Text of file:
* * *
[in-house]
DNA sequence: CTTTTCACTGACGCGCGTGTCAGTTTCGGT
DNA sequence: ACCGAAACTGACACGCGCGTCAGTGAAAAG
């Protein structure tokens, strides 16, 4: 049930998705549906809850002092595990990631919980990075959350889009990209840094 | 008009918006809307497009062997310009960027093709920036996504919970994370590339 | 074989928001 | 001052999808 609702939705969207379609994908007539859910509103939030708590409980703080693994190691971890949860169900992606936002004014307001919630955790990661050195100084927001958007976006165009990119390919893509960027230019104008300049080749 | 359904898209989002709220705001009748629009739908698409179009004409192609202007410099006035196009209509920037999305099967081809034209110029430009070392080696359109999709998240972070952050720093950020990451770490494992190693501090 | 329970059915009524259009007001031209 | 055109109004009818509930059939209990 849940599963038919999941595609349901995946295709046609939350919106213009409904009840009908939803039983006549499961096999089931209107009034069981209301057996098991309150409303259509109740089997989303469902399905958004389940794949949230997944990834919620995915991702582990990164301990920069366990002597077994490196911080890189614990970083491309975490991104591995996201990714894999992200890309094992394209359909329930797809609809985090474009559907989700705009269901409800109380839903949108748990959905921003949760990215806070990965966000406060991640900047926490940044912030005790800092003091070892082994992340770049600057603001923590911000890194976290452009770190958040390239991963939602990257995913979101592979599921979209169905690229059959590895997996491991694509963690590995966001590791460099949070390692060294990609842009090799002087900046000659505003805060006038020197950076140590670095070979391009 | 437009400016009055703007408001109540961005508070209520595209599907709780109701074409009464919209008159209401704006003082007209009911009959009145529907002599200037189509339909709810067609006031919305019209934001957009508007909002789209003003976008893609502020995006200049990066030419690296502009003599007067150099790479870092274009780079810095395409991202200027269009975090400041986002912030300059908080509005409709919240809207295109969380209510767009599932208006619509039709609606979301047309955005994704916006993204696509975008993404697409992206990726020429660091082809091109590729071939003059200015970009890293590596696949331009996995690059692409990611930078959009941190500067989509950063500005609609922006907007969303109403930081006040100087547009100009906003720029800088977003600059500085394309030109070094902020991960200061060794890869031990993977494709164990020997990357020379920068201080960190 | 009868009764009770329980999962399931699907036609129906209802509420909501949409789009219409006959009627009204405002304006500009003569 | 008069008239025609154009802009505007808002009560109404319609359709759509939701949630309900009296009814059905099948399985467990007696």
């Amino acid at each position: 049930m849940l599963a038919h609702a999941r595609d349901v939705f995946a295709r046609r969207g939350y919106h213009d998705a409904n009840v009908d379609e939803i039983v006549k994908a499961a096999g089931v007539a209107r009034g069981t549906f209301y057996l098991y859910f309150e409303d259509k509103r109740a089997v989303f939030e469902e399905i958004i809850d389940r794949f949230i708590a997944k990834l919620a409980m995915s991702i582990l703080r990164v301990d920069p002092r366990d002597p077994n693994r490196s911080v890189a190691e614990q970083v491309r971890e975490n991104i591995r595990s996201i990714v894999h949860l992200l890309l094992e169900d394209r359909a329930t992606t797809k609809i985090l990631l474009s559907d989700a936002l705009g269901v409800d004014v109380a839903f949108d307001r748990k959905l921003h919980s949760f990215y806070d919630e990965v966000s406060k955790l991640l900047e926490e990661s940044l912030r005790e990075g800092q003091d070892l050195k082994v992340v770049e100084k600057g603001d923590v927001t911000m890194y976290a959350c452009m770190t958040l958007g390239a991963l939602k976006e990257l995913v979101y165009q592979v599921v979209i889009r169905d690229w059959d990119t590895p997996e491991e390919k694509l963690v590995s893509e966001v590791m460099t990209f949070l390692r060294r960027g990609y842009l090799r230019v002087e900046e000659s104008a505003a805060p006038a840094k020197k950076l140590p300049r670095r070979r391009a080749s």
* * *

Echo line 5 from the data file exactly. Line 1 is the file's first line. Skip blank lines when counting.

């Amino acid at each position: 049930m849940l599963a038919h609702a999941r595609d349901v939705f995946a295709r046609r969207g939350y919106h213009d998705a409904n009840v009908d379609e939803i039983v006549k994908a499961a096999g089931v007539a209107r009034g069981t549906f209301y057996l098991y859910f309150e409303d259509k509103r109740a089997v989303f939030e469902e399905i958004i809850d389940r794949f949230i708590a997944k990834l919620a409980m995915s991702i582990l703080r990164v301990d920069p002092r366990d002597p077994n693994r490196s911080v890189a190691e614990q970083v491309r971890e975490n991104i591995r595990s996201i990714v894999h949860l992200l890309l094992e169900d394209r359909a329930t992606t797809k609809i985090l990631l474009s559907d989700a936002l705009g269901v409800d004014v109380a839903f949108d307001r748990k959905l921003h919980s949760f990215y806070d919630e990965v966000s406060k955790l991640l900047e926490e990661s940044l912030r005790e990075g800092q003091d070892l050195k082994v992340v770049e100084k600057g603001d923590v927001t911000m890194y976290a959350c452009m770190t958040l958007g390239a991963l939602k976006e990257l995913v979101y165009q592979v599921v979209i889009r169905d690229w059959d990119t590895p997996e491991e390919k694509l963690v590995s893509e966001v590791m460099t990209f949070l390692r060294r960027g990609y842009l090799r230019v002087e900046e000659s104008a505003a805060p006038a840094k020197k950076l140590p300049r670095r070979r391009a080749s």